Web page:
2 Peter is attempting to convince its readers that the Day of the Lord is indeed coming. That the reality of Christ’s coming in glory, and the attending transfiguration of the world is indeed real. How does Peter argue for this? With the transfiguration of Christ (1: 16-18).
The hope and reality of the final judgment and vindication is tied up in the transfigured flesh of Jesus. Its reality, which was seen, firsthand by the disciples is the evidence, the assurance that the day of the Lord is indeed sure and certain.
This sheds new light on Matt 16:28 in which Jesus claims that some “will not taste death” before seeing the coming of the Son of Man in his glory. The final apocalyptic transfiguration of the world and the historical event of Christ’s transfiguration are so intimately connected that the transfiguration assures, promises, and anticipates the final consummation. It is so central for 2 Peter that it is the only historical event in Christ’s life that figures in his argument.
In light of the connection between Eastern Orthodox theology and the themes of 2 Peter, Douglas Harink argues that one must understand 2 Peter in light of the Orthodox tradition, not the other way round. The reason for this is that there is not nearly enough information in 2 Peter to get a handle on its key emphases. However, when situated within the context of the rich tradition of Orthodox worship — rooted much more widely in Scripture as a whole — then, and only the 2 Peter becomes intelligible.
A provocative claim, no doubt. Again, especially for Protestants.
Should 2 Peter be seen as an example of “early catholicism”? According to Harink, maybe not. The themes of participation in the divine nature, the transfiguration of Christ, and a radical apocalyptic transformation of the world are all strikingly characteristic of Eastern Orthodox theology. Thus, perhaps we should see 2 Peter as a form of “early Orthodoxy”, the forerunner of this specific emphasis within the Christian tradition.
This also posits the possibility that the “exotic” — in Western eyes — themes of Eastern Orthodoxy have a far deeper connection to the New Testament witness than most Western Christians, particularly Protestants acknowledge.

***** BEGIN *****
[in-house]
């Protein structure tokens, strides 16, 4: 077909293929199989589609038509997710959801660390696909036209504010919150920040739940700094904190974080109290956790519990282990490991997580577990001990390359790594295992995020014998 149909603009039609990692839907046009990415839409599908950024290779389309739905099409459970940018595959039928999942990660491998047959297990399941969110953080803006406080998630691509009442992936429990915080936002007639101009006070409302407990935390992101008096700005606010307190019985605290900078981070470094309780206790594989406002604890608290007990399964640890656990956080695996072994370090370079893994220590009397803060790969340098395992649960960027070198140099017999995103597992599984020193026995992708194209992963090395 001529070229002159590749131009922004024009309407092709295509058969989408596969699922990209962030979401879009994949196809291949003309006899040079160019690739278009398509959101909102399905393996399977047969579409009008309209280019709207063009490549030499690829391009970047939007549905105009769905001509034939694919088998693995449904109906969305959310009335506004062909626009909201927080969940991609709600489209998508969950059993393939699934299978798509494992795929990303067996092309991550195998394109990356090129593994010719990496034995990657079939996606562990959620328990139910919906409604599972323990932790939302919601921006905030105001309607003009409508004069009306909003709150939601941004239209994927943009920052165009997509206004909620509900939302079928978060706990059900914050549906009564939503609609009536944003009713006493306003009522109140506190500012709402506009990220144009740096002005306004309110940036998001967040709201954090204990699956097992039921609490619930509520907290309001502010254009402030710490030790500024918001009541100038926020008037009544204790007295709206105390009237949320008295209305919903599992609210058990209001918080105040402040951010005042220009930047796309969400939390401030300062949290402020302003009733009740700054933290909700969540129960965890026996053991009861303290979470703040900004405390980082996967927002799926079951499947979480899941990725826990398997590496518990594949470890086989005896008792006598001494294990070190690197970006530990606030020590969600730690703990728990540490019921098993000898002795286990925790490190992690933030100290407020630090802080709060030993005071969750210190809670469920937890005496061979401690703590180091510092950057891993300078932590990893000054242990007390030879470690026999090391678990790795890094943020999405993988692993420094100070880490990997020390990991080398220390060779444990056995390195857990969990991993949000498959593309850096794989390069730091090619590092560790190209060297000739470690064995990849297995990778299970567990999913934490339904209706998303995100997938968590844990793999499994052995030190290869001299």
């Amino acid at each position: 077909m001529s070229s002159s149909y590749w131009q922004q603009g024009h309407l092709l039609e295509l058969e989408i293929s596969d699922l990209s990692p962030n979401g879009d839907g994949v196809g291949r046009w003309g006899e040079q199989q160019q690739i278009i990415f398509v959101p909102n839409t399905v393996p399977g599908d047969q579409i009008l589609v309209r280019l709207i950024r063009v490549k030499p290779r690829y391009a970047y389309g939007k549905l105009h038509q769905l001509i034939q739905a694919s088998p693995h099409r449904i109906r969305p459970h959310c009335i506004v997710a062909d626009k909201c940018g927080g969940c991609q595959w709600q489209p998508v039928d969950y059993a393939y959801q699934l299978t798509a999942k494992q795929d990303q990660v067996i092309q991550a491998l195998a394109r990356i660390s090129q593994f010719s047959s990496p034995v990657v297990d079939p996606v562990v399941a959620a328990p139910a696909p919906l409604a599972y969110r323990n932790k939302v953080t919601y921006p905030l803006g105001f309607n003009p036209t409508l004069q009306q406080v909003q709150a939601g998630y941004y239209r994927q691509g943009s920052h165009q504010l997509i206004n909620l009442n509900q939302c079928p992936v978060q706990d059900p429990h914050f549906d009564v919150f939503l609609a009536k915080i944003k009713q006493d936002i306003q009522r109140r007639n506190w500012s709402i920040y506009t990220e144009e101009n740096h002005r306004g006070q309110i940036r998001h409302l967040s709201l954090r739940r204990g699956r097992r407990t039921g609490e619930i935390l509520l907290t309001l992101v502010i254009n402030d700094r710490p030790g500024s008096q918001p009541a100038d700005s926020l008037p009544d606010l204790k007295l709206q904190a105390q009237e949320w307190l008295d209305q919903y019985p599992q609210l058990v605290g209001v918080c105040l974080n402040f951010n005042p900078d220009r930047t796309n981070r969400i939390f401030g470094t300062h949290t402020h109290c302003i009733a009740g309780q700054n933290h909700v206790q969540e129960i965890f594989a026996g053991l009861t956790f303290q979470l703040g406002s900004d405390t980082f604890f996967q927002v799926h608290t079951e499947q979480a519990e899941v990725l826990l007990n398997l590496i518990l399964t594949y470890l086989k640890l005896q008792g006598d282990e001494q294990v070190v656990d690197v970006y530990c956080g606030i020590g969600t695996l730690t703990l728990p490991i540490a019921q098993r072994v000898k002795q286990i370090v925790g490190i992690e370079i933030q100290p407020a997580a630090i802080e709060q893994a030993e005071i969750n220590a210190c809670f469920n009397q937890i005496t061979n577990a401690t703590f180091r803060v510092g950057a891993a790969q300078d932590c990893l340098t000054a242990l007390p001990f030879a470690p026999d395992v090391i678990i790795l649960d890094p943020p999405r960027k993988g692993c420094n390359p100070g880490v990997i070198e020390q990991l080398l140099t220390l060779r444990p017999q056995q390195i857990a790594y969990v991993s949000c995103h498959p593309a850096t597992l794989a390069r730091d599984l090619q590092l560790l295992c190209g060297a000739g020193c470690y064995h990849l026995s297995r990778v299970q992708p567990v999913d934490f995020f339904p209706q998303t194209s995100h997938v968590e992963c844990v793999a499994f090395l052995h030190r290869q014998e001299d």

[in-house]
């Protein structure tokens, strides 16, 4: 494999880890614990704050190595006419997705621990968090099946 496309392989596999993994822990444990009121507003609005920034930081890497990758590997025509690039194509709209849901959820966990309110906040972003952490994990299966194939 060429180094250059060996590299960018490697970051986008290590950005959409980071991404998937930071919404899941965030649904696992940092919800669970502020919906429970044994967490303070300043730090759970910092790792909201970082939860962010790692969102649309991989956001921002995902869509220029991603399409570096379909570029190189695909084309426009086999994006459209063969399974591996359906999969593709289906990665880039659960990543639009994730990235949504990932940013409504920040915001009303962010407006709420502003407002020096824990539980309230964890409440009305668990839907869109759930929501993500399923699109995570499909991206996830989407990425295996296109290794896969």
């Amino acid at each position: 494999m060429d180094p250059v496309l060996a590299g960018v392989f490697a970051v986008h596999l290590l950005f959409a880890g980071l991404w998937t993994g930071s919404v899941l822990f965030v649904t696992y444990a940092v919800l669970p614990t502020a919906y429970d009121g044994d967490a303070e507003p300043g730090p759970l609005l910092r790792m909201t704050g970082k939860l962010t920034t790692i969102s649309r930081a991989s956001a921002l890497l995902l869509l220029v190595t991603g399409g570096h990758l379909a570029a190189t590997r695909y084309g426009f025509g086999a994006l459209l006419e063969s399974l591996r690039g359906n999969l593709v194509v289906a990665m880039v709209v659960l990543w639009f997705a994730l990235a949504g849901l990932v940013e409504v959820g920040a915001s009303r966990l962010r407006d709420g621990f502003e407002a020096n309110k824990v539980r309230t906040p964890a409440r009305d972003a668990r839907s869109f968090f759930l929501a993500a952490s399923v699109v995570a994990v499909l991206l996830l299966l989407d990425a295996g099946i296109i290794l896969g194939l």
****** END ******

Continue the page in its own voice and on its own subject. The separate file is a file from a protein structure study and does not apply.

In contrast to Ernst Kasemann’s dismissal of 2 Peter as manifesting a malignant “early catholicism” and an excessive “hellenization”, Harink notes that Richard Bauckham offers a far more erudite and contextual analysis of the letter. According to Bauckham, any such simplistic account of 2 Peter is reductionistic. Rather 2 Peter manifests “a surprising combination of Hellensim and Jewish cosmic apocalyptic.”
Harink points out some key — and odd — movements in 2 Peter. It begins with a reference to “sharing in the divine nature” the strongest text on theosis you can find in the New Testament. But by the time you get to chapter 3 you’re in the middle of a massive account of a fiery apocalypse in which pretty much everything gets destroyed. Likewise there’s not a single mention of the death or resurrection of Christ in the whole letter. Of course, the transfiguration takes center stage throughout.
Tonight my church is hosting our biannual Ekklesia Project regional gathering. Doug will be speaking on the nature and mission of the church as reflected in 1 & 2 Peter, which is also the subject of his recent commentary on those books in the Brazos Theological Commentary on the Bible Series.
I’m going to take a stab at live blogging these, since the church we’re at actually has wireless. Tonight’s lecture is entitled “The Transfiguration of Christ: The End of 2 Peter.” Lets see if I can handle this live blogging thing.